Well, before you know it, the rain will be over and summer riding season will be on us hot and heavy. No pun intended on the “hot” remark!!!
I thought this month I would do something different. Instead of telling you how to be safe and avoid dumping your bike, I thought I’d give you some pointers on how to dump your bike. Maybe if you know how, you’ll think to avoid these things when they creep up. So here they are, 25 ways on how to dump your bike!!! Now, let me keep you informed. I stole these from an article of 128 ways to dump you bike but I don’t think we need that much education. Take a look, some of these are funny.
- Putting your foot into a hole when stopping.
- Putting your foot down on something slippery when stopping.
- Locking the front wheel during overenthusiastic braking.
- Missing the driveway and sliding on the grass.
- Not putting the kickstand down when getting off.
- Make a turn from stop in gravel or sand at high throttle.
- Not putting a board (‘foot’)under the kickstand on asphalt on a hot day.
- Letting overenthusiastic people sit on your bike who have never been on a bike.
- Forgetting the bike’s in gear when you jump on the kickstarter.
- Revving the engine, releasing clutch, and putting feet on pegs when the light turns green, but the bike’s in neutral.
- Not putting your foot down when stopping at red light.
- Losing balance when putting it on the centerstand.
- Take an hour ride in 30 degree weather with no gloves, stop at a stop sign and pop the clutch when you start because you’ve lost feeling in your hands.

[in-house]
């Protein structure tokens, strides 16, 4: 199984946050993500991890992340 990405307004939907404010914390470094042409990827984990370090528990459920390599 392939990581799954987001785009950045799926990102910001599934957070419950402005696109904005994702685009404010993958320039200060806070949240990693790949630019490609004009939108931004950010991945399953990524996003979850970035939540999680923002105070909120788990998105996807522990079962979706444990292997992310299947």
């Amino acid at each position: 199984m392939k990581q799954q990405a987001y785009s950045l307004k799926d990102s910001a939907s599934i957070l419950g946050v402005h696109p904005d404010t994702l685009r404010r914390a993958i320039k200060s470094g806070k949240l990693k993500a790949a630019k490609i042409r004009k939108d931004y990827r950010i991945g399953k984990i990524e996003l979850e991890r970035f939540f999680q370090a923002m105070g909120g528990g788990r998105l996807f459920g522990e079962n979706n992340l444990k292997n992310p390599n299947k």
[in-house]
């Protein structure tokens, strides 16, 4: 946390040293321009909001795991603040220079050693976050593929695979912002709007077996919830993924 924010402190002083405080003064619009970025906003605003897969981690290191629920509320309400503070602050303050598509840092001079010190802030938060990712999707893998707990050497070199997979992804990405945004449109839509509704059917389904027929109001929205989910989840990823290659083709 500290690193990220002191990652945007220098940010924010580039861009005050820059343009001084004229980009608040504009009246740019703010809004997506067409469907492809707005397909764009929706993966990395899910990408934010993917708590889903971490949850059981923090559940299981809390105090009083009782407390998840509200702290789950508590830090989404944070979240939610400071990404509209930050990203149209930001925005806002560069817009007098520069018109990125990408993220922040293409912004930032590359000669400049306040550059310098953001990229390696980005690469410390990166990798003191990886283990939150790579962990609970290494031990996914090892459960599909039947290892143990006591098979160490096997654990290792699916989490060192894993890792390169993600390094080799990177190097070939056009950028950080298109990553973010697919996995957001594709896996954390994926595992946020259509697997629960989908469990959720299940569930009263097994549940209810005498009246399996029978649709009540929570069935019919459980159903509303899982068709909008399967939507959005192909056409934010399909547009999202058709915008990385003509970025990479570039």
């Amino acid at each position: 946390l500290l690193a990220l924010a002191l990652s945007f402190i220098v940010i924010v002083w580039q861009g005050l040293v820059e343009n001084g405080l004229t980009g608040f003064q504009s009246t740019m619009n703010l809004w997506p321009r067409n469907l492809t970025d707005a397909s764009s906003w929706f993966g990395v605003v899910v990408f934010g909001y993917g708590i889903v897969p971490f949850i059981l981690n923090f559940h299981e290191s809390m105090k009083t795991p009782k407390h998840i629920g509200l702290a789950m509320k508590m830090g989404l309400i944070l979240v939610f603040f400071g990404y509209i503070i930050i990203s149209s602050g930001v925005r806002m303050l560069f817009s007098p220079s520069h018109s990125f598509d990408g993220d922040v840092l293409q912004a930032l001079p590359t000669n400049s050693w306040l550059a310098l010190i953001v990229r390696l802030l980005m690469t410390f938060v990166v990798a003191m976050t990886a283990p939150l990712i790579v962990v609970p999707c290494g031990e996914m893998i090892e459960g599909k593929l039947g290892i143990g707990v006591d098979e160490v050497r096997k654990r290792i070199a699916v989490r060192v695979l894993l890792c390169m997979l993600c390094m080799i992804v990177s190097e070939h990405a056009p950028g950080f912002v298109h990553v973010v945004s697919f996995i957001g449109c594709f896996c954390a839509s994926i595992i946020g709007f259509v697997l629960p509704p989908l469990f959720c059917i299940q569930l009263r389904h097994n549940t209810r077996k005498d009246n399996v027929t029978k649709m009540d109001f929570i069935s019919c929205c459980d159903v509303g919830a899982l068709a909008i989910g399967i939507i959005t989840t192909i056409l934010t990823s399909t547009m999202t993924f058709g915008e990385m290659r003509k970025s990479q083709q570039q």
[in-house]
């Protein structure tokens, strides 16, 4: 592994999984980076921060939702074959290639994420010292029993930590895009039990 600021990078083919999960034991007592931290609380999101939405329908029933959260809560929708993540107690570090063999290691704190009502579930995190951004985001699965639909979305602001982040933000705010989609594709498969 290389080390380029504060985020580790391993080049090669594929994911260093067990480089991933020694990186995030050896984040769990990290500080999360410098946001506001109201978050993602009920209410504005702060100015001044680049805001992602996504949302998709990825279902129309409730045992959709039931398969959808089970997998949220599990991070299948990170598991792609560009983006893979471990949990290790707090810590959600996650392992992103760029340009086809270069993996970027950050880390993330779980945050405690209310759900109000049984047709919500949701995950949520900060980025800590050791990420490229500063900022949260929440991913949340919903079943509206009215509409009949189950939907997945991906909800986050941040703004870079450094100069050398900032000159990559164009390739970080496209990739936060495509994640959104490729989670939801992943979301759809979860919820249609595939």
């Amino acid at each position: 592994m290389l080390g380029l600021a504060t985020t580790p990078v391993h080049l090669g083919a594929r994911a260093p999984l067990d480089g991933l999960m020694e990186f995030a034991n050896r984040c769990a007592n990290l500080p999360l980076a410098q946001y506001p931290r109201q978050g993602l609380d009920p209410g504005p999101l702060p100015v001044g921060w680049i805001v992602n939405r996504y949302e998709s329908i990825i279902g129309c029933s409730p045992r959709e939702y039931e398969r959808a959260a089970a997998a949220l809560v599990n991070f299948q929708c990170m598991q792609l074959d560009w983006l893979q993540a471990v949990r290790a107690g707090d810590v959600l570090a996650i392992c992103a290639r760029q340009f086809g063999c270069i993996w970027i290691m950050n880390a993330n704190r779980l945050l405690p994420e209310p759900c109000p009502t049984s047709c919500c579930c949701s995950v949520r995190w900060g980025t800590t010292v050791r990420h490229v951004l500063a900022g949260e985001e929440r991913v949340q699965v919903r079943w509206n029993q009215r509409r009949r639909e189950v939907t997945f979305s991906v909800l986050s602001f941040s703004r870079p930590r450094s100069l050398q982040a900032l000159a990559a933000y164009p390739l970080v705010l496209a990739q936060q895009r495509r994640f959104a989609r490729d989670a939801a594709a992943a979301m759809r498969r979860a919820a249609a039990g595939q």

- Putting your foot down at a toll booth on the thick layer of grease that builds up when cars stop.
- Using too much power when you pull out of a greasy toll booth.
- Ignoring the sand that builds up in the spring at the side of the road (in places where roads are sanded and salted in inter.)
- Kicking your kickstand in a cool fashion and having it bounce back up instead of staying down.
- Getting off your bike while it is running and forgetting that is in gear.
- Trying to kick start your first bike over and over because you didn’t realize that it was really out of fuel, and getting the goofy metal ring on the side of your boot caught in the kickstarter, causing you (and the bike) to go over on the right side.
- Starting your brand-new electric-start trail-bike, riding around an ornamental shrub on full left lock, throwing it to the right and accelerating to wheelie over the curb onto the street and _then_ discovering that you hadn’t unlocked the steering-lock…
- On same bike, getting the dual-range lever caught inside your jeans as you come to a stop…
- Having your boot/jeans catch the gear-lever and putting your running bike into first gear whilst reaching for the side-stand (which is why I now automatically pull in the clutch whenever deploying or retracting the stand.)
- Having “green” racing linings which have much higher coefficient of friction on the slight rust that forms on the polished drum when you’ve not ridden for a few hours, and lose the front-end holding the brakes on against the throttle to wear off the rust.
- Having a three-cylinder two-stroke that’s so smooth you think you’re in second when you’re actually in first, so you spin out when the undercarriage touches down in a tight corner passing a car and you think, “just a bit more throttle will help here…”
- Revving bike in impressive squidly fashion at red light, thinking it’s in neutral; dropping clutch and standing in place while bike wheelies and backflips into intersection.
Don’t forget, the hot weather is just around the corner. Take plenty of water and sports drinks to keep well hydrated. Plan on a quart for every hour you’re out riding. A note here, beer actually forces your body to expel water (like we didn’t know that already!!!)
As always, ride safe and ride often…
Dave Fisher, Safety Officer